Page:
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To not understand the be thought process of babies'

(34 Posts)
Throughautomaticdoors Sat 29-Oct-16 07:49:54

I know that they learn by putting stuff in their mouths but why do they learn like this? It seems like an evolutionary fail to me.

Crawling along, spy a shoe / piece of fluff / the cat and straight in the mouth. Surely this insane thought process is a) germy and b) has the potential to result in choking?

Dd is ten months and I now spend half of my life taking stuff out of her mouth. It just seems a design flaw to me. Why don't they just learn by holding and looking at stuff?!
Also surely when it's been in your mouth once (cat's tail) you don't need to try it again?

Throughautomaticdoors Sat 29-Oct-16 07:51:08

Sorry for my extra random apostrophe. It's early. My own thought process has been disturbed by said baby getting up three times last night.

blueturtle6 Sat 29-Oct-16 07:52:18

They have most senses in their mouths at that age, basically its the easiest way for them to learn how something feels.

HeyRobot Sat 29-Oct-16 07:57:20

They get more into using their hands as they get better at using their hands, though, don't they? At the beginning they have little control with their hands and they're a rather blunt instrument, and the first thing they learn to control is their mouth. As they get better at using their hands they end up taking over but for a long time the mouth is still more sensitive. It's just a more efficient way of feeling stuff. I think the closest we can probably get to understanding is trying to do things with our non dominant hand.

FayKorgasm Sat 29-Oct-16 08:04:32

Not a design flaw at all but a very clever way of feeling things. The tongue and mouth are way better than hands at that age. The germs build up their immune system.

Jedimum1 Sat 29-Oct-16 08:13:57

From an evolutionary point of view, there weren't that many small hazards at the beginning of the evolutionary chain, to be fair. They might have gotten sick with some stuff but that would either increase their immune system or teach them a lesson and maybe they would stop eating some specific berry? I'm not that bothered by germs, if it's not a choking hazard or poisonous, I'm not too worried. The only way they can build resistance is by exposition at small levels. They are now even "vaccinations" against certain allergies that consist on building up immunity by exposition at small levels of the allergen that increase with each dose.

I always read that period (when they start putting stuff in mouth) as nature way of saying to start getting ready for weaning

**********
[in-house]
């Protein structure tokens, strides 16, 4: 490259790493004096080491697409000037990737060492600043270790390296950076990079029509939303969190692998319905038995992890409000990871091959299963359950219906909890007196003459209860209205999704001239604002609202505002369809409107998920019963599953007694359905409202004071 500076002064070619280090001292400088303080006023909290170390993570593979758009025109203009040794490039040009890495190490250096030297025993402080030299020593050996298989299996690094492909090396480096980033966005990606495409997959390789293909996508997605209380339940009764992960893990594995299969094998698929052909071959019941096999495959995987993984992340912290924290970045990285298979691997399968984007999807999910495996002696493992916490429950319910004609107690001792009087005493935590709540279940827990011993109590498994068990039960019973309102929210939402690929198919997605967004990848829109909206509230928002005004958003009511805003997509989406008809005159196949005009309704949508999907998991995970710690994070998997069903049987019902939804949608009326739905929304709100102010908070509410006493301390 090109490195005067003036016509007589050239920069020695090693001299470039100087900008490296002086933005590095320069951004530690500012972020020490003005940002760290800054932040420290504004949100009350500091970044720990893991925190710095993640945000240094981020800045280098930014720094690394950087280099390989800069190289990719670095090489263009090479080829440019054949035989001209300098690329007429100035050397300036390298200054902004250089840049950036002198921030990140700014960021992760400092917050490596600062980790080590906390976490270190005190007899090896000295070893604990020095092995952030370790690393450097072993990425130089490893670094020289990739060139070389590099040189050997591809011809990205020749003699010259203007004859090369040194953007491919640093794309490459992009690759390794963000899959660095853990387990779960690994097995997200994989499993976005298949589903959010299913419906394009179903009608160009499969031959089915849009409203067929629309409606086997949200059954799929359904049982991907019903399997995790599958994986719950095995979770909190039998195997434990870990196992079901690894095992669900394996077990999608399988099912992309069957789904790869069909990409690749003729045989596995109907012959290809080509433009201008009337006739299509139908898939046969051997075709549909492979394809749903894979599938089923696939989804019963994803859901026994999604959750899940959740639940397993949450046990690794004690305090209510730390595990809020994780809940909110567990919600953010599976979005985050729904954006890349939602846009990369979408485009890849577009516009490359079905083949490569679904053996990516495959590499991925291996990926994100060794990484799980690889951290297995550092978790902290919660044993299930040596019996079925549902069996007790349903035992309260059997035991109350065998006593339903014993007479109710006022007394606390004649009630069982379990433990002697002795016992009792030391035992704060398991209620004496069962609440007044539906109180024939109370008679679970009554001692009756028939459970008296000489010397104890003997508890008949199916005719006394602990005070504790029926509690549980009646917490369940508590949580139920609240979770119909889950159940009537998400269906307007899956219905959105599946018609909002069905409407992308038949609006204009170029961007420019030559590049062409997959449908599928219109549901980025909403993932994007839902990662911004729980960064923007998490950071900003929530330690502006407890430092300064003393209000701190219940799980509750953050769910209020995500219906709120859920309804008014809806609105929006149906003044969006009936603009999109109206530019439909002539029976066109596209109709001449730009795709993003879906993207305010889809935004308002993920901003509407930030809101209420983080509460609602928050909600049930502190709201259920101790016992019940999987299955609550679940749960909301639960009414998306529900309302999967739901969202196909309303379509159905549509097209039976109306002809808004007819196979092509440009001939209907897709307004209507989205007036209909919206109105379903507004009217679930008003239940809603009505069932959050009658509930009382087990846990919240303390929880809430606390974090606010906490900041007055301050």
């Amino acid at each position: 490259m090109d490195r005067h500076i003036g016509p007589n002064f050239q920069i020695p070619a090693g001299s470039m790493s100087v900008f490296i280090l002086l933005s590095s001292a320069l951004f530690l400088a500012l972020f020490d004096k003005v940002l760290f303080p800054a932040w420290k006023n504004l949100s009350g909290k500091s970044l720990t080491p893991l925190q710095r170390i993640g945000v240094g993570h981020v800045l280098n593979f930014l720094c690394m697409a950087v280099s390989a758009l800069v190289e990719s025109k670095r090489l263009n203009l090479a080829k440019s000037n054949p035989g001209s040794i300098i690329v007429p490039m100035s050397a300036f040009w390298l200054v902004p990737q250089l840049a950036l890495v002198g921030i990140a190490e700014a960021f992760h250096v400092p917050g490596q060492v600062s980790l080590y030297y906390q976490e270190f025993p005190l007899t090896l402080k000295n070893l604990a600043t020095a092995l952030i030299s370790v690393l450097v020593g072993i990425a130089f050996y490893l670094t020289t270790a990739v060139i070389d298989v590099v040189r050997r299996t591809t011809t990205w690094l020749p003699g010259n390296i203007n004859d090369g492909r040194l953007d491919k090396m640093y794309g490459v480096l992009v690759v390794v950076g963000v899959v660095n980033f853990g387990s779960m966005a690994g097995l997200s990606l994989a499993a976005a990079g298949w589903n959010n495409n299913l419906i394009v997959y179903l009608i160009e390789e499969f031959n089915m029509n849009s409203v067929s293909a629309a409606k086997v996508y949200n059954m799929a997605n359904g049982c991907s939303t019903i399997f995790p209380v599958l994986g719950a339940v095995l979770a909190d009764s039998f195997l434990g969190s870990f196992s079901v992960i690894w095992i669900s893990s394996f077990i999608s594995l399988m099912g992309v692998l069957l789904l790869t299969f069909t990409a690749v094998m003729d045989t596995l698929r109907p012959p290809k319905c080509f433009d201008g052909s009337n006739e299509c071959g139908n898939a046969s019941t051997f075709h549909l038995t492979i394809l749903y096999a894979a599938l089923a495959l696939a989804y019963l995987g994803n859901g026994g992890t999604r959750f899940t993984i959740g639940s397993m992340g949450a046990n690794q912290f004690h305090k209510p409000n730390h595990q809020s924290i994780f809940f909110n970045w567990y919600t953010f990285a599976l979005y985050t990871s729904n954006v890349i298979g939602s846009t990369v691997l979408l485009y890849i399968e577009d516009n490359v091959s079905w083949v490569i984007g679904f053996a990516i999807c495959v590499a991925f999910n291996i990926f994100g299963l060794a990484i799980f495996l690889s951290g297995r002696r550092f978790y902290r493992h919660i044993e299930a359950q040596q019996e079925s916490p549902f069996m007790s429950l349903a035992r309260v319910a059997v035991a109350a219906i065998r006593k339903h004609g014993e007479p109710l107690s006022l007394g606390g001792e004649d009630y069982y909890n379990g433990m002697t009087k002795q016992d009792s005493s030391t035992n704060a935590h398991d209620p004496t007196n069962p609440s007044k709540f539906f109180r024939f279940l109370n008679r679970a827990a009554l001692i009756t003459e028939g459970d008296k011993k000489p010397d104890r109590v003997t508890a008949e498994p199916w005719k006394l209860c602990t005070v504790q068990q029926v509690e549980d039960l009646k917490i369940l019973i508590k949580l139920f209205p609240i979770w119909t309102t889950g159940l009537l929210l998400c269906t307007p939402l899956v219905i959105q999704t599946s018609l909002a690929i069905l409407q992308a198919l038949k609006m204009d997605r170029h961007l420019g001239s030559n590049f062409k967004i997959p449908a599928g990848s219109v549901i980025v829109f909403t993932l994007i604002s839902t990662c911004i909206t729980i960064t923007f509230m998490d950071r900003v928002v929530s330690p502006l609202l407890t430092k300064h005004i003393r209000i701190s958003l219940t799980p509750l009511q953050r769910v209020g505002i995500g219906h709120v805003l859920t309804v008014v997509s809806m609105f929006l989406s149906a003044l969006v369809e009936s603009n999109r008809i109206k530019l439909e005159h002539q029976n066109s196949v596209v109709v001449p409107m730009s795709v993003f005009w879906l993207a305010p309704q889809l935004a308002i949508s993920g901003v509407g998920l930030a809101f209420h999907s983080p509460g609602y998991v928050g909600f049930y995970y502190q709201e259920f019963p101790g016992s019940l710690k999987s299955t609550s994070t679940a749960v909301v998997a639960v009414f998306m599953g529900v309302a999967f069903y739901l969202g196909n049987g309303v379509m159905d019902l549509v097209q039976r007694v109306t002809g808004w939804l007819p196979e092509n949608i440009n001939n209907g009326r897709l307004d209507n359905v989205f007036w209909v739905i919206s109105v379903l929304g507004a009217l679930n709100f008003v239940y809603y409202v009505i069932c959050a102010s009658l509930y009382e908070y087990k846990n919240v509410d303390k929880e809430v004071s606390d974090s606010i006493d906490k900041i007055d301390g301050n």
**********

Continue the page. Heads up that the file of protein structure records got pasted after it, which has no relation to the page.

MauiWest Sat 29-Oct-16 08:14:18

I did wonder the same thing! Baby animals don't seem to get poisoned by eating dangerous things as far as I am aware, I haven't researched it that thoroughly. I was wondering how tribal women deal with their crawling babies.

thenewaveragebear1983 Sat 29-Oct-16 08:22:35

They do learn quickly though, and the mouthing eases once they do start eating properly. In July my ds was 10 months and the beach was a nightmare, he ate literally fistfuls of sand. Last week, age 13 months, visited a play ground with a sand pit and he didn't once put any to his mouth. The only thing he's partial to these days is a bit of Lego which for some reason he can't get enough of, but perhaps that's the bright colours?
I read somewhere with regards to blw that things feel 25% (or something like that?) bigger in the mouth because the tongue is sensitive and 'magnifies' the size- don't know how true this is but it makes sense (and even applies to adults if you think how massive an ulcer can feel, or a chipped tooth?)

welshgirlwannabe Sat 29-Oct-16 08:29:11

I don't understand the thought process of babies on so many things, but the number one design flaw is why, for the love of god, why not just sleep if you are tired?? I am holding you. Rocking you. Singing to you. Feeding you. You are warm, safe, cuddled and oh so tired. You know what would make you feel better? Closing your eyes!!! Stop screaming about how tired you are and go to sleep!

Sorry I know this is not what your thread is about but it's a far bigger design flaw imo.

HmmHaa Sat 29-Oct-16 08:35:39

Yes, welshgirl, I am thinking the same: THIS is the design flaw we are focusing on...? 😂

StrawberryQuik Sat 29-Oct-16 09:17:25

I think that's why toddlers get fussy whereas before they'll eat everything...a baby is always with a parent so anything that goes in their mouth is 'safe' a toddler starts to begin to explore out of the cave where the poisonous red berries are...

YY welshgirl DS flaps about like a fish and wails in my arms on a regular basis before cooking out.

I'd also like it if they magically understood to lie still and not immediately flip over and try to escape nappy changes.

StrawberryQuik Sat 29-Oct-16 09:18:17

Err conking out, DS isn't a baby genius who can use a BBQ!

StewardsEnquiry Sat 29-Oct-16 10:23:13

Also they are learning how to feed themselves at that point so need to get good at putting food in their mouths.

Tigerstar123 Sun 30-Oct-16 01:29:22

Welshgirl how bizarre, my friend and I said exactly the same only the other day. I'm tired, I go to sleep. Baby tired, I'll fight it. Why?? Just why? grin Major design flaw me thinks!

aurynne Sun 30-Oct-16 01:32:33

Taking things to their mouths at that age implies no "thought process" whatsoever, it is purely instinctive.